An Explosion of Choice
In the last few years, the number of options that golfers have in wedges has exploded. In addition to the flashy stuff like cool finishes and custom stamping, there are more sole grinds and bounce options than ever before.
While choice always seems like a good thing, we were curious to know how much these different soles affected performance and whether or not golfers were choosing the right option.
Myth #1 – Golfers with steep angles of attack always need more bounce
Myth #2 – Bounce affects strike quality
Myth #3 – Bounce affects launch angle and spin
Myth #4 – Bounce affects accuracy
Myth #5 – Golfers need the same bounce for all types of shots
Myth #6 – Golfers know how much bounce they need
How We Tested
For this test, we assembled five players with handicaps ranging from scratch to 18. Each player hit three types of shots – full swings, half swings, and chips – with three different wedges – high, medium, and low bounce. Each wedge was the same brand, model, and loft, and the shaft and grip were the same. Every player hit seven shots with each combination, and every shot was recorded by Trackman.
All testing was done at, and with the help of, Club Champion.
Some of the most common wedge fitting advice is, “If you have a steep angle of attack, you should get more bounce.” While this is not necessarily bad advice, it is far from foolproof because there are other factors that need to be taken into consideration. For example, a player could be steep and also let the club head pass their hands before impact. In this case, they may not need much bounce. The opposite could also be true – a shallow player with lots of lag may need more bounce to prevent digging.
All of that leads to this: our data did not show a correlation between angle of attack and better performance with more bounce.
When looking at angle of attack, we did see one very interesting thing. Our best player changed his angle of attack to accommodate the different wedges. This is consistent with what we have seen over many tests: high end players can adapt to make any equipment work.
By looking at how much smash factor, carry distances, and distance dispersion varied from one wedge to another, we determined that bounce does affect strike quality. This is a case of common sense matching up with the data. The purpose of bounce is to manage turf interaction so that the golfer can put the ball on the center of the club face. We saw that having the right amount of bounce for a given swing helped our testers do just that.
It takes only a glance at the data to see that launch angles and spin rates changed with the amount of bounce. What is interesting is that there was not a clear correlation between bounce and higher or lower launch or spin.
Additionally, the change in bounce resulted in large launch and spin changes for some players, small changes for others. We can infer that bounce affected each golfer differently. For some, less bounce meant contact higher on the face. For others, it might lead to lower face contact.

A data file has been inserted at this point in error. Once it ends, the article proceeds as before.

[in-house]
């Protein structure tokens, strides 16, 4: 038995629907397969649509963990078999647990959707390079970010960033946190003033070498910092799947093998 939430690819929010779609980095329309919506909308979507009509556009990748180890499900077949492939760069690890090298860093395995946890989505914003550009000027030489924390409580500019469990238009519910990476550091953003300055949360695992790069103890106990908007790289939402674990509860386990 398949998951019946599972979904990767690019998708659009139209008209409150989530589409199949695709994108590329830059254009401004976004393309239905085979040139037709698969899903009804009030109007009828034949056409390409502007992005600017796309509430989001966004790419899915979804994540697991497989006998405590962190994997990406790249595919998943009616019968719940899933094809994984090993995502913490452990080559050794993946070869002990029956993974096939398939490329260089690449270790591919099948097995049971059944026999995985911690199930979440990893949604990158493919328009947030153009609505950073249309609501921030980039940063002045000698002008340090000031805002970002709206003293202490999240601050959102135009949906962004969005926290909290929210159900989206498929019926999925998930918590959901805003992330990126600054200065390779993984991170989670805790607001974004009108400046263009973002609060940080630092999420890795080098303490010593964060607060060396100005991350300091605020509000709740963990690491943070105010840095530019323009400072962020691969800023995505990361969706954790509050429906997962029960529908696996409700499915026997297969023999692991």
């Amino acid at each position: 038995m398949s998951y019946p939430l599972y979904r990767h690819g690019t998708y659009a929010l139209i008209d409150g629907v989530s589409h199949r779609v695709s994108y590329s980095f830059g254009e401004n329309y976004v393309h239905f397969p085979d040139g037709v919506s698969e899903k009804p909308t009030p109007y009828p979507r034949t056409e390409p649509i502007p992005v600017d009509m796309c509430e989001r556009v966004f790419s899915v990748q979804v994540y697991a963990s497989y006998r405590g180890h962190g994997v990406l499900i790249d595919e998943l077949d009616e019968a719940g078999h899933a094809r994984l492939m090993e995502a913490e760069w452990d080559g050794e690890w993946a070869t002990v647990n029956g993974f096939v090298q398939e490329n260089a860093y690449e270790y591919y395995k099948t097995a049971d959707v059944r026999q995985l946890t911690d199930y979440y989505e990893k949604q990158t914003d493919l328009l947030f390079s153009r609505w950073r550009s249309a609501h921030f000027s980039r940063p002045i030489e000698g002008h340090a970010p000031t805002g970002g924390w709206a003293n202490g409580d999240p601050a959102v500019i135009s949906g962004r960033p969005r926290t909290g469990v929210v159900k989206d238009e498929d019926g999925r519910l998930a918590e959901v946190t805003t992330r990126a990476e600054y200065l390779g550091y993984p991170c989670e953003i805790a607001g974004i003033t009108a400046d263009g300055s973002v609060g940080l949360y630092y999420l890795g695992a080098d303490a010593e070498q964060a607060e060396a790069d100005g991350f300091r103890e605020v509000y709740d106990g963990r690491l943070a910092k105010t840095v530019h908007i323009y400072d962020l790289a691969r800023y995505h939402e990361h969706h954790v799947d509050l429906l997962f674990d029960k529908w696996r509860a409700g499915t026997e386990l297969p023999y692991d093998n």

Since bounce affects strike quality, launch, and spin, it is logical that we would see it impact accuracy also. Because we tested short shots with a high-lofted wedge, most players did not see huge differences in accuracy. However, because every yard is more critical in the short game, these differences are still important.
This is unequivocally busted – no player found one wedge to be the best for every type of shot. In fact, some players ran the full gamut – low bounce on one shot, mid bounce on another, high bounce on the third.
Our findings give credence to the idea that golfers need to think about how they use each wedge before making a purchase. If you have a wedge that’s for full swings, get it fit to your full swing. Then, ignore the amount of bounce on that wedge and focus on fitting the next wedge for the way you use it.
To find out if golfers can “self fit” bounce, we did two things. First, we asked them about the wedge set up they currently play. Second, after each type of shot, we asked them which amount of bounce performed the best.
Our expectations were that the better players in our test group would have the right wedges in their bag and would be able to accurately identify which wedges worked the best during the testing. We were proven wrong.
Overall, our test group was playing too little bounce in their personal wedges. Three testers play very low bounce set-ups but showed a performance improvement with mid or high bounce wedges. The tester who was playing high bounce needed less.
More surprising was that in only two of fifteen trials did our testers identify which wedge performed the best. In fact, four times out of fifteen they selected the wedge that performed the worst!
All of this is further evidence for our belief that golfers should not attempt to self-fit.
If you want to get up and down more often, having the right wedge – with the right amount of bounce – makes a big difference. And as we have seen time and again, there is no simple answer to what golfers need. One golfer may benefit from more bounce, another benefits from less. Digging even further, a golfer may need difference bounce in each wedge because of the different shots they hit.
If you want to upgrade your short game with the right wedges, make sure you work with a qualified club fitter.